In 1919, the Constitution was amended to prohibit alcohol everywhere in the nation. The results were disastrous: crime syndicates quickly moved in and took over the black market for alcohol that developed; “speakeasy” clubs flourished; and people died from “bathtub” gin and bootleg whiskey made with unknown ingredients. In 1933, the prohibition on alcohol was repealed, but the sale and distribution of narcotics and opioids was never a federal crime. When the federal government did get involved with drug trafficking, it was in the guise of prosecuting the sellers for tax evasion.
During World War II, American soldiers were encouraged to smoke cigarettes and use amphetamines to steady their nerves and increase their stamina. The Pentagon issued between 250–500 million Benzedrine tablets to U.S. troops during the war, and morphine was used liberally to treat the wounded. Many soldiers returned home with drug addictions. But it was generally treated as a dirty little secret and not talked about. One exception was the 1957 movie Monkey on my Back based on the struggles of Barney Ross, a world champion boxer and World War II hero, to overcome a morphine addiction he acquired as a soldier.
The Vietnam War certainly played a role in introducing marijuana and other opioids to a new generation of soldiers while anti-war protestors and hippies built a culture around drugs that was glamorized and normalized in songs and movies of the 1960s and ‘70s. In 1971 President Nixon declared a “War on Drugs,” citing drug use as “public enemy number one in the United States.” The Drug Enforcement Agency (DEA) was created to combat illicit drugs.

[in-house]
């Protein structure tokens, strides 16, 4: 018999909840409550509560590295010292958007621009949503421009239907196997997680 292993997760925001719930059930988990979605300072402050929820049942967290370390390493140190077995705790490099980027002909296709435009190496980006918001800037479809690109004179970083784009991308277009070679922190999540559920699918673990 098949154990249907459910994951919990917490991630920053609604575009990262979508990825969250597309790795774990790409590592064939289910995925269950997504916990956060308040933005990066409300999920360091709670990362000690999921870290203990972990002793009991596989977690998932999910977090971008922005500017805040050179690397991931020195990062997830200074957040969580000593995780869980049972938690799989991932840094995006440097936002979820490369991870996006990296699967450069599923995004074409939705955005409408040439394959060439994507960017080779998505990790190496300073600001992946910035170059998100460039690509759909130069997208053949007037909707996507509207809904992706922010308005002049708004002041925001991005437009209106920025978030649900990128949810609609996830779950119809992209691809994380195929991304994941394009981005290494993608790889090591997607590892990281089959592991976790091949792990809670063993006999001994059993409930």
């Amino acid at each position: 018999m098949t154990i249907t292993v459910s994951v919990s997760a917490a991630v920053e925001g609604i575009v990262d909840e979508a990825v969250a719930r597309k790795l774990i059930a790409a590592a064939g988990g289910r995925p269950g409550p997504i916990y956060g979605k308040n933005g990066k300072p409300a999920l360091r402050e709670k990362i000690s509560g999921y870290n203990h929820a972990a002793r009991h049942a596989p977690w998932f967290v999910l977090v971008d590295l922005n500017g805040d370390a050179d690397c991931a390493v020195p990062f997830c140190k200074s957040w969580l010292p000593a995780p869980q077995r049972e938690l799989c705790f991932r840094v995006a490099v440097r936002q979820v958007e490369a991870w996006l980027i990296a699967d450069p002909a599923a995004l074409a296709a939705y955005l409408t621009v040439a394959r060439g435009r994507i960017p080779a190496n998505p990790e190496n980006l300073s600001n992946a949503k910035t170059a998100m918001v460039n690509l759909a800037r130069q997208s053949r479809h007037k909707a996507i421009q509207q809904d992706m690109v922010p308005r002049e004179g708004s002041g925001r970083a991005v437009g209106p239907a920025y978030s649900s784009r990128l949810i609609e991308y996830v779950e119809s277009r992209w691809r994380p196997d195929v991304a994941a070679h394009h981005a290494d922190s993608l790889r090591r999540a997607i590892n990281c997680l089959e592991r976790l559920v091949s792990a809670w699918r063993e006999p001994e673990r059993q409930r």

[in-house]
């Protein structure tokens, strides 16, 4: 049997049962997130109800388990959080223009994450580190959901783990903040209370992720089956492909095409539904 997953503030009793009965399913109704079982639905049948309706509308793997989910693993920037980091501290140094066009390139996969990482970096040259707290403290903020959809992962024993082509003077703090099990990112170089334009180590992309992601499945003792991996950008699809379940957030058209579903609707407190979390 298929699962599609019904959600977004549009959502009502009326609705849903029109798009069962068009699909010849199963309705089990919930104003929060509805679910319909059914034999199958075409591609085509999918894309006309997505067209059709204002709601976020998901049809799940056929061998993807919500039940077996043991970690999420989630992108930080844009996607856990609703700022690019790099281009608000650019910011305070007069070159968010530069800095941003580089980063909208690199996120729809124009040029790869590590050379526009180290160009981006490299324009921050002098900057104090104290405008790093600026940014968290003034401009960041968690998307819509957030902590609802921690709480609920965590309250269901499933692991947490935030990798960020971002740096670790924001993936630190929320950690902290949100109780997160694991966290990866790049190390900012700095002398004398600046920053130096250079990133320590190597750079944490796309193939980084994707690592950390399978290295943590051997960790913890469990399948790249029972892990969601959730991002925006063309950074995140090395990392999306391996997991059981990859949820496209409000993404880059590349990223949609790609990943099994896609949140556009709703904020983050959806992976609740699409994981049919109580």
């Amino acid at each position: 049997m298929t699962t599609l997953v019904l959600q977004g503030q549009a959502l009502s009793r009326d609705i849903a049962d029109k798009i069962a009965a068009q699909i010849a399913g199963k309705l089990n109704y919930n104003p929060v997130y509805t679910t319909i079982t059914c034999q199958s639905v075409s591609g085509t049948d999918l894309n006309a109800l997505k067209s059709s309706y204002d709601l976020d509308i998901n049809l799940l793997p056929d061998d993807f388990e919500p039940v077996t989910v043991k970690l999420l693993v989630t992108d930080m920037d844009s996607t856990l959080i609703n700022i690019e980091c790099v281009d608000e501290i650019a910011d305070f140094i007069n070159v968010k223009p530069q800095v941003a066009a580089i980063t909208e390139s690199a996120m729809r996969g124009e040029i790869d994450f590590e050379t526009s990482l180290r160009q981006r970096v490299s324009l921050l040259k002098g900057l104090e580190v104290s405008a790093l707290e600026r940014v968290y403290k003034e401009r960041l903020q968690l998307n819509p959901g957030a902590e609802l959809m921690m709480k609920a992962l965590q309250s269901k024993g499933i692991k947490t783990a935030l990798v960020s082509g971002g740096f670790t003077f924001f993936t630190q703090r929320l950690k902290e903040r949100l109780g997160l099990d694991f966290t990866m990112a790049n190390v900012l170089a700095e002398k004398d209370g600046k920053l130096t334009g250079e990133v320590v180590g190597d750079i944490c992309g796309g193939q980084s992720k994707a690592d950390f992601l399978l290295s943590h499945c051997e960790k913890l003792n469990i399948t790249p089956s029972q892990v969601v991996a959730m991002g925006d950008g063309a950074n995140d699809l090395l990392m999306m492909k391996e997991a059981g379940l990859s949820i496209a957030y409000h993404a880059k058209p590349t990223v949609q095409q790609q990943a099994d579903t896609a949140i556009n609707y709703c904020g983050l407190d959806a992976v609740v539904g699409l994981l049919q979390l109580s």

Whether you think drugs are cool and hip or the tool of the devil, you have to admit the DEA’s strategy of reducing the supply of drugs has not been effective in decreasing drug use; on the contrary, drug use has increased the price of drugs and made drug lords as rich as Arab sheiks.
Most experts who have studied the current drug epidemic say it began in the 1990s with the over-prescription of opioids for pain relief. Pharmaceutical companies claimed the risk of addiction to prescription opioids was very low and encouraged doctors to use them for more than just cancer patients. By 1999, 86 percent of patients using opioids were using them for non-cancer pain. Evidence to support this is that communities where opioids were readily available and prescribed liberally were the first places to experience increased opioid abuse and diversion (that is, the transfer of opioids from the individual for whom they were prescribed to others).